An aging and inactive government fleet dependent on a shrinking pool of merchant mariners to get underway is how a new report describes the U.S. military’s strategic sealift capability.
The Center for Strategic and Budgetary Assessments took an in-depth look at the health of the nation’s maritime industry – including the fleet of U.S.-flagged ships in the sealift fleet, the public and private shipyards asked to build and maintain the vessels and the workforce expected to serve aboard the fleet.
If a large-scale troop build-up were needed to occur quickly overseas, the U.S. strategic sealift capability would be unlikely to meet the Pentagon’s dry cargo, munitions or tanking needs, according to the report’s authors, Bryan Clark, a senior fellow at CSBA; Timothy Watson, a research fellow at CSBA; and Adam Lemon a former research assistant at CSBA and currently a staffer for Sen. Tom Cotton (R-Ark.).
“To effectively compete, the U.S. government should stop considering the commercial and national security contributions of the maritime industry as largely distinct,” the concludes. “Instead, the United States should adopt a new approach that recognizes the inherent linkage between the two and fosters a healthier private maritime industry that can support U.S. national security.”
If the Pentagon were to mobilize a large expeditionary force quickly, the first wave of ships carrying equipment to theater would come from two sources – the 46 vessels in the U.S. Department of Transportation Maritime Administration (MARAD) Ready Reserve Force and the 15 vessels in the Military Sealift Command (MCS) surge fleet of fast sealift and large Medium-speed roll-on/roll-off ships.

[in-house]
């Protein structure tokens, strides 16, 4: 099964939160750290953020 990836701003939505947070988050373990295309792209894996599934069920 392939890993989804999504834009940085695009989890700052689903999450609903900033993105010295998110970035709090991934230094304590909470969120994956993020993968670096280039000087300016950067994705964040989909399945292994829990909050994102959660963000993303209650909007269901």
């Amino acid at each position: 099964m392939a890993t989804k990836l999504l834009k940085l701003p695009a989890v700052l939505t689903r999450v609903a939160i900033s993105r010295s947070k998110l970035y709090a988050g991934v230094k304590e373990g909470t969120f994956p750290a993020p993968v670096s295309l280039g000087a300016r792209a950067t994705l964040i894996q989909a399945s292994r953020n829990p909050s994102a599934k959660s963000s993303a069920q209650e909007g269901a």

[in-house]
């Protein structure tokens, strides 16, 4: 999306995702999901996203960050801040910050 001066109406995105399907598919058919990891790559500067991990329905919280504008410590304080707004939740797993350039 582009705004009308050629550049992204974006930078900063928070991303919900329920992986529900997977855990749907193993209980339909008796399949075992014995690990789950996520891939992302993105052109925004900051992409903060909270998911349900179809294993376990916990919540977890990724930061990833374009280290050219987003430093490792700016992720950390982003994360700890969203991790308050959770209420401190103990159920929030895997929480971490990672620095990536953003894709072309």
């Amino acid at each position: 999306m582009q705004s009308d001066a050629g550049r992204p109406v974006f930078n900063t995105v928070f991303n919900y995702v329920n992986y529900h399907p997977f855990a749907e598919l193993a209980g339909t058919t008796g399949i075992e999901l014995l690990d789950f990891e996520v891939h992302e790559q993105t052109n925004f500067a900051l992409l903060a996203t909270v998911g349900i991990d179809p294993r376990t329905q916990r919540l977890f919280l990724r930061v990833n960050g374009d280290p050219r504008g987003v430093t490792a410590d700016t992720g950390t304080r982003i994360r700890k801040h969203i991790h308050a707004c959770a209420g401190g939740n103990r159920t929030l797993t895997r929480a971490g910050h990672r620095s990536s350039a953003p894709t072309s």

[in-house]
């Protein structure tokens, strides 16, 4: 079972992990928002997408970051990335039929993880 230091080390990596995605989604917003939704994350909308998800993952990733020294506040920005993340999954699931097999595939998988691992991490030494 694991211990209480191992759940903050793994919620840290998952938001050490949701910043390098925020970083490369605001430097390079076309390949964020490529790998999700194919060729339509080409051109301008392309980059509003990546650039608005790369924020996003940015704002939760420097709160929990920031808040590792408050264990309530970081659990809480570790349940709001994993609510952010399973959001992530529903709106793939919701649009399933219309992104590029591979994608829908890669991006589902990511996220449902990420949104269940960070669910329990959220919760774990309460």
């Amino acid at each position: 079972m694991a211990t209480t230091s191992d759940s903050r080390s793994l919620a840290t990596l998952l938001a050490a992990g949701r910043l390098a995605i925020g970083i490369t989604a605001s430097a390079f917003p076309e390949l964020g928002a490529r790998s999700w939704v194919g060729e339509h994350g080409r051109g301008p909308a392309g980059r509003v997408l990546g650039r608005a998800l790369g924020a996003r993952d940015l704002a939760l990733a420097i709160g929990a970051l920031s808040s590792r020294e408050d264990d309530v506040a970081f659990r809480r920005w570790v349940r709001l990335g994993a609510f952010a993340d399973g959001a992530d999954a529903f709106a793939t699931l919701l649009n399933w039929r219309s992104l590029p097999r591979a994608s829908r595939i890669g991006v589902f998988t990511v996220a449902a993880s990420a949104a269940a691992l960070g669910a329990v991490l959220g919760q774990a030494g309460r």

U.S.-flagged commercial ships would then be hired by the Department of Defense to conduct sustainment sealift – the resupply of forces and gear to the theater. If needed, the Pentagon would also charter foreign-flagged ships to deliver supplies.
The U.S. strategic sealift capability is facing a myriad of challenges, including an aging fleet comprised of ships in many cases more than three-decades-old, an aging workforce to crew the ships and work in the yards building and maintaining the fleet and insufficient numbers of vessels in the fleet. These problems have been forming for decades, without a unified strategy to address them, according to the report.
In September, the U.S. Transportation Command tested the ability of the nation’s maritime Ready Reserve Force to set sail on short notice. However, only about 40 percent of the vessels deemed ready to sail left port, according to retired Rear Adm. Mark Buzby, the administrator of MARAD. Buzby detailed the exercise during an appearance at the 2020 Surface Navy Association symposium.
Part of the problem, according to the CSBA report, is the U.S. Merchant Marine is short by about 2,000 mariners to properly crew ships if the MSC, MARAD and MCS Surge Sealift Fleets were all activated to deliver equipment and resupplies during a prolonged U.S. military engagement.